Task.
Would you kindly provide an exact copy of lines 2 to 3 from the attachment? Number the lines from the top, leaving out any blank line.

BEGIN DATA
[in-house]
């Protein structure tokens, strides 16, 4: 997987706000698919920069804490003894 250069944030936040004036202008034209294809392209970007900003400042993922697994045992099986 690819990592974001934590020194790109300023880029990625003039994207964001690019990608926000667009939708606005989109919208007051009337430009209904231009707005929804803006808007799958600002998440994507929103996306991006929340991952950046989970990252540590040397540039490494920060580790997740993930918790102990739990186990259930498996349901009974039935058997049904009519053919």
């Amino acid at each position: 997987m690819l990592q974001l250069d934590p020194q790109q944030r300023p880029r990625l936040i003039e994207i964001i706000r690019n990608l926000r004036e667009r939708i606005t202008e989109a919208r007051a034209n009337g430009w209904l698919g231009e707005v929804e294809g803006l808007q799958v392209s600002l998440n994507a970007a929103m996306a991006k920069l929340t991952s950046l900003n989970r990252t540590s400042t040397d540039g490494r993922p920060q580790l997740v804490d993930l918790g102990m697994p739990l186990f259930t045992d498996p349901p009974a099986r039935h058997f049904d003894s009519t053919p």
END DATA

């Protein structure tokens, strides 16, 4: 997987706000698919920069804490003894 250069944030936040004036202008034209294809392209970007900003400042993922697994045992099986 690819990592974001934590020194790109300023880029990625003039994207964001690019990608926000667009939708606005989109919208007051009337430009209904231009707005929804803006808007799958600002998440994507929103996306991006929340991952950046989970990252540590040397540039490494920060580790997740993930918790102990739990186990259930498996349901009974039935058997049904009519053919």
């Amino acid at each position: 997987m690819l990592q974001l250069d934590p020194q790109q944030r300023p880029r990625l936040i003039e994207i964001i706000r690019n990608l926000r004036e667009r939708i606005t202008e989109a919208r007051a034209n009337g430009w209904l698919g231009e707005v929804e294809g803006l808007q799958v392209s600002l998440n994507a970007a929103m996306a991006k920069l929340t991952s950046l900003n989970r990252t540590s400042t040397d540039g490494r993922p920060q580790l997740v804490d993930l918790g102990m697994p739990l186990f259930t045992d498996p349901p009974a099986r039935h058997f049904d003894s009519t053919p």